Even my mother had dominion over my body, though she just handed me a book about menstruation instead of talking to me about it. (I was--and continue to be--an avid reader, so I was fine with that.) She refused to let me shave my legs when I wanted to in junior high school. And when she finally said I could, she insisted on doing it for the first time. Another time, we were walking down a street with me (I was about 16) in front of her, and she made the comment that men were going to like my butt. Took me a long time to realize how weird all that was. She never knew about the incest until I told her 30 years after it happened.
This interview is stunning. It's like finally having the curtain pulled back. Though, as others have said here, I'm a little afraid to read the book, concerned it will bring up all the trauma I've worked hard over the years (I'm 70 now) to recover from. On the other hand, the book explains so much, and I'm completely intrigued. I've put it on hold at the library to try it out and see how it goes.
My fourth son is 3-weeks old and I’m not just a human chuck wagon, but also an emotional support- person--trying to keep the four other men in my life feeling connected. (I’d do it if they were female, too, but they happen to be male, so this hits extra.) Still, the physical doesn’t compare with what keeps me up at night... no matter how much my husband or sons involve themselves in the active nurture of this baby, the prevailing winds are against us. THIS describes the hole in my heart where that cold wind comes through: “I write in the book about how, as a parent, there is a process of mourning that comes for many with realizing that our children, despite our best efforts, will be socialized into this patriarchal culture. We have to accept that we are all products of this world, while also holding space to resist that world, and that’s some of the hardest, and most valuable, work of parenting, to my mind.”
I relate so much to this. We had our three kids very close in age (we had 3u4 for a couple months because we are crazy lol) and I left my job to be their full time caregiver after #2 was born. Anyway, I remember many days where I was just done by 5 pm. I remember describing it to my husband as feeling like I was going to *jump out of my skin* if someone asked for one more thing from me. I thought it was me but it’s so interesting to hear that this electric or itchy feeling in your skin is common among caregivers of young children!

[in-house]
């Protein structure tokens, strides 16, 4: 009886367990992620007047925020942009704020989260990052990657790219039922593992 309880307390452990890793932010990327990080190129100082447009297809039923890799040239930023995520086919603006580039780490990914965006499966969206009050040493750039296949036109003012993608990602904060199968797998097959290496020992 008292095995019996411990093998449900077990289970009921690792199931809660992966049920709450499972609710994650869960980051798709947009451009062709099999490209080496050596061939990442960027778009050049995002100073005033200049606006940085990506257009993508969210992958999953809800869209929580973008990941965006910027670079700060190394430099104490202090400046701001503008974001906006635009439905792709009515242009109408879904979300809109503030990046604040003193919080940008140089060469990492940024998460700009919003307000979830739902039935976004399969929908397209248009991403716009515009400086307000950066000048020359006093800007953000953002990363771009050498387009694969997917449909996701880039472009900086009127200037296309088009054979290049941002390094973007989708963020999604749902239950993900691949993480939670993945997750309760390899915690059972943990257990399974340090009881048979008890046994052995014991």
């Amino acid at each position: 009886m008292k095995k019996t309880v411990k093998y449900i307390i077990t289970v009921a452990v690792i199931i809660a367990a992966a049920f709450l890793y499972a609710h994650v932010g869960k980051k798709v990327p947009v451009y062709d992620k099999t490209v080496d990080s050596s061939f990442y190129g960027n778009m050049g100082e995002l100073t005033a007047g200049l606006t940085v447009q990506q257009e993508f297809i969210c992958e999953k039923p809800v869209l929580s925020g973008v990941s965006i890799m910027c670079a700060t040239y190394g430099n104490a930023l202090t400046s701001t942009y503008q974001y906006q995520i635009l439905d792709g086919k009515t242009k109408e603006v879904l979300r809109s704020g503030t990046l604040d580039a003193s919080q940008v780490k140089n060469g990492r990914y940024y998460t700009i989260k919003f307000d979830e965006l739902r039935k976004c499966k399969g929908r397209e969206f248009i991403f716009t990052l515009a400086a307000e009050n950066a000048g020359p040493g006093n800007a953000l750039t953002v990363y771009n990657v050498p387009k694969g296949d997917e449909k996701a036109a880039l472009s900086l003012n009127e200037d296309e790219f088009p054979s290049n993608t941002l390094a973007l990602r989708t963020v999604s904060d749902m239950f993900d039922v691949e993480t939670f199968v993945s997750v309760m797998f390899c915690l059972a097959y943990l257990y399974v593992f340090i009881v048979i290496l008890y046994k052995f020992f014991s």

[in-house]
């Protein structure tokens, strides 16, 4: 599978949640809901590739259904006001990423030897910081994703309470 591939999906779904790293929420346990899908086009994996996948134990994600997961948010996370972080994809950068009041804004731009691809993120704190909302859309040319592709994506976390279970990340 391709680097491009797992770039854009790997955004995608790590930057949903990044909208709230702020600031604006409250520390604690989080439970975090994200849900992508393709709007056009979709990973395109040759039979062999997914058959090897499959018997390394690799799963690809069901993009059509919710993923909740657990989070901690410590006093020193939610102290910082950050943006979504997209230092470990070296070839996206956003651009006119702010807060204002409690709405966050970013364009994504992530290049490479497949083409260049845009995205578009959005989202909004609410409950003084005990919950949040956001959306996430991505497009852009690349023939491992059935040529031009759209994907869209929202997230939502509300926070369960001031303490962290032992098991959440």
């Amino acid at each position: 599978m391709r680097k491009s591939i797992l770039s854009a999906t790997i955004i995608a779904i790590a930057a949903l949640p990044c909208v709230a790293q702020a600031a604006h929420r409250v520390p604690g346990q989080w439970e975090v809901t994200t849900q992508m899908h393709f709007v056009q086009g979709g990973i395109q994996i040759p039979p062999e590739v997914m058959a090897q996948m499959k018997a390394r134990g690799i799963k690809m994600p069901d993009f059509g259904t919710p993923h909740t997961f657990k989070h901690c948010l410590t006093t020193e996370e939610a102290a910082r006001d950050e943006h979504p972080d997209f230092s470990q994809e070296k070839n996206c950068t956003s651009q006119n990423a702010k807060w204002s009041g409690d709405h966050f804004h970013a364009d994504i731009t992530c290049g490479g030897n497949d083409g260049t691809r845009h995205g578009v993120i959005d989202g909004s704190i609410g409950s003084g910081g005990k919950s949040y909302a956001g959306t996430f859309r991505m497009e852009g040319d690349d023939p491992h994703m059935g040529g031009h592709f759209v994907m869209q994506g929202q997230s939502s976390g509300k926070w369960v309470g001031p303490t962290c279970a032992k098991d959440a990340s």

I was lucky that he was a really good sport about it. He’d come home from work and I’d basically toss the baby at him like a hot potato and go take a long bath with a book. That would give me enough time to recharge enough to be able to do the bedtime routine with him with patience and goodwill (which, as anyone with kids knows, tends to be a long drawn out process for children under 5).
I need to get this book and sit with it and this article. My kids are older now ( 18 and 15) but I still feel so 'touched out' from everyone on my life: the kids, my husband, my 2 dogs, the 9 person team at work who report to me. There is always someone who wants something from me. Always. The ' they are only little once' reference... I built so much of my life around that.... for the last 18 years while still "managing" to climb the corporate ladder.... I think I feel seen for the first time
I am reading this book and relate so much it gave me an immediate panic attack, rage, existential crisis. It’s so viscerally alarming that I had to stop and now read just a little at a time.
This piece has echoed so loudly every thought bouncing in my skull that I can only engage with it in bits pieces like lowering myself bracingly into a scalding bath that I know I need. I’ll be visiting this throughout the day as I work through it.
It’s such a fantastic book. I’m about 70% done. I will definitely be using it in my Sociology classrooms. I am currently writing an essay about the male gaze and the body (of desire) through the lens of queerness and breast cancer; so much of this book, in comparison to my own (differing) experience, is making me see with some clarity how positionality shapes our experiences within systems of power. I love it. As an academic who is trying to shift to creative non-fiction writing, the book is a great example, as stated in the interview, of the co-mingling of memoir ("craft") and social theory.